On the positive side, however, the $1.55 EPS easily beat the $1.52 forecast. So, while earnings were down, they weren’t down as far as feared. Even better, the 2% positive surprise was a welcome reversal from the previous quarter’s 9% EPS miss.
The dividend, however, makes this a stock worth paying attention to. Kohl’s is the second-highest yielding stock in Goldman’s dividend growth basket, at 5.82%, and pays out $2.68 per share annually. Again, the story is slightly clouded; while Kohl’s pays out generously, it does not do so consistently, having made just 10 payouts since 2012. Again to the positive side, Kohl’s has been careful to continuously adjust the rate for an increasing payment.
KSS is an inconsistent stock, but its earnings are moving in the right direction and the company is confident enough now to restart dividend payments at nearly 6%. In a climate of falling interest rates and bond yields, and an economy that runs on consumer spending, this alone recommends KSS for return-minded investors.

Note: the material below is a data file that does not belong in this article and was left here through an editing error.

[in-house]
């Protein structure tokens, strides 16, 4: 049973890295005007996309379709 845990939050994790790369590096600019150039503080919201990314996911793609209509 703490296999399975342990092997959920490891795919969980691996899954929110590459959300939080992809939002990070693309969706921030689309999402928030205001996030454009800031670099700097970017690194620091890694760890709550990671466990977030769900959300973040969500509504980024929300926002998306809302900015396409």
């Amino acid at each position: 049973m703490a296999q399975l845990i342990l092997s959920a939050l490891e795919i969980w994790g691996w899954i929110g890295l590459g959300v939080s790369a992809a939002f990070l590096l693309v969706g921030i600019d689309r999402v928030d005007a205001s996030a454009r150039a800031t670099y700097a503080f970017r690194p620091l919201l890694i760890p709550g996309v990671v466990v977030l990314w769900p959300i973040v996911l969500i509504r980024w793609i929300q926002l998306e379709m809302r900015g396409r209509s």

Randal Konik, writing from Jefferies, agrees that KSS is worth buying. He cites the company’s strong name recognition, and notes that shares are trading at a discount; the PE ratio is 8.01 now, and only expected to reach 8.65 by 2022. With the low valuation and the current high dividend, Konik sees KSS as a stock with a positive risk/reward balance. He gives it a price target of $75, suggesting an upside potential of 62%.
Kohl’s has a Moderate Buy rating from the analyst consensus, with an even split of 5 buys and 5 holds, along with 2 sells. Shares are attractively priced at $46, and the $56 average price target gives the stock a 21% upside.